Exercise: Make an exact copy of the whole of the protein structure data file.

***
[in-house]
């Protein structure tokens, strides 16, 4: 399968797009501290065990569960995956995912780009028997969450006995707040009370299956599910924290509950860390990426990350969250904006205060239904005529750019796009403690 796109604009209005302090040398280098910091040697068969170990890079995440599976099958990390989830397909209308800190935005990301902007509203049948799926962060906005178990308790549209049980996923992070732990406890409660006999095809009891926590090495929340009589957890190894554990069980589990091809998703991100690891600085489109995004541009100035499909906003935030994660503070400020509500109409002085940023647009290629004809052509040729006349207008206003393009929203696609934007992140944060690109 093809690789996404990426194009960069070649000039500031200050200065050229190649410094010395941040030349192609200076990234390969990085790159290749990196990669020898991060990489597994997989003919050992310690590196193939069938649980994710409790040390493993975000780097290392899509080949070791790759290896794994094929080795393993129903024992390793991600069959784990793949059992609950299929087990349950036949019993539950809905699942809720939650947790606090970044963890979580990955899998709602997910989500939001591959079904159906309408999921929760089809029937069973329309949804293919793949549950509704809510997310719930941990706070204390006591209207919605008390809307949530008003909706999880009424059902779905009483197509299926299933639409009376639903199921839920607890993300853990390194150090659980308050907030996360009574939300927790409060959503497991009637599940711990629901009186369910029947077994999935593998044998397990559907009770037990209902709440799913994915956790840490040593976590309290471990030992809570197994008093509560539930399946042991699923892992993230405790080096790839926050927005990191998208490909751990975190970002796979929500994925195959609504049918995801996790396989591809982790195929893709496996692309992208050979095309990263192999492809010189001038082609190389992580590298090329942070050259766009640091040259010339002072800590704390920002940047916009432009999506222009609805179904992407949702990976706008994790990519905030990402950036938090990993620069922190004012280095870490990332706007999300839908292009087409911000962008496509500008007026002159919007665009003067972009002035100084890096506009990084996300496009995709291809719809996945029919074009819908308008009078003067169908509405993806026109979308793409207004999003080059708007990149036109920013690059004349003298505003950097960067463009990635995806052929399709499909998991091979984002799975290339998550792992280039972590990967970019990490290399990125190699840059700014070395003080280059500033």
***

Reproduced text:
[in-house]
């Protein structure tokens, strides 16, 4: 399968797009501290065990569960995956995912780009028997969450006995707040009370299956599910924290509950860390990426990350969250904006205060239904005529750019796009403690 796109604009209005302090040398280098910091040697068969170990890079995440599976099958990390989830397909209308800190935005990301902007509203049948799926962060906005178990308790549209049980996923992070732990406890409660006999095809009891926590090495929340009589957890190894554990069980589990091809998703991100690891600085489109995004541009100035499909906003935030994660503070400020509500109409002085940023647009290629004809052509040729006349207008206003393009929203696609934007992140944060690109 093809690789996404990426194009960069070649000039500031200050200065050229190649410094010395941040030349192609200076990234390969990085790159290749990196990669020898991060990489597994997989003919050992310690590196193939069938649980994710409790040390493993975000780097290392899509080949070791790759290896794994094929080795393993129903024992390793991600069959784990793949059992609950299929087990349950036949019993539950809905699942809720939650947790606090970044963890979580990955899998709602997910989500939001591959079904159906309408999921929760089809029937069973329309949804293919793949549950509704809510997310719930941990706070204390006591209207919605008390809307949530008003909706999880009424059902779905009483197509299926299933639409009376639903199921839920607890993300853990390194150090659980308050907030996360009574939300927790409060959503497991009637599940711990629901009186369910029947077994999935593998044998397990559907009770037990209902709440799913994915956790840490040593976590309290471990030992809570197994008093509560539930399946042991699923892992993230405790080096790839926050927005990191998208490909751990975190970002796979929500994925195959609504049918995801996790396989591809982790195929893709496996692309992208050979095309990263192999492809010189001038082609190389992580590298090329942070050259766009640091040259010339002072800590704390920002940047916009432009999506222009609805179904992407949702990976706008994790990519905030990402950036938090990993620069922190004012280095870490990332706007999300839908292009087409911000962008496509500008007026002159919007665009003067972009002035100084890096506009990084996300496009995709291809719809996945029919074009819908308008009078003067169908509405993806026109979308793409207004999003080059708007990149036109920013690059004349003298505003950097960067463009990635995806052929399709499909998991091979984002799975290339998550792992280039972590990967970019990490290399990125190699840059700014070395003080280059500033």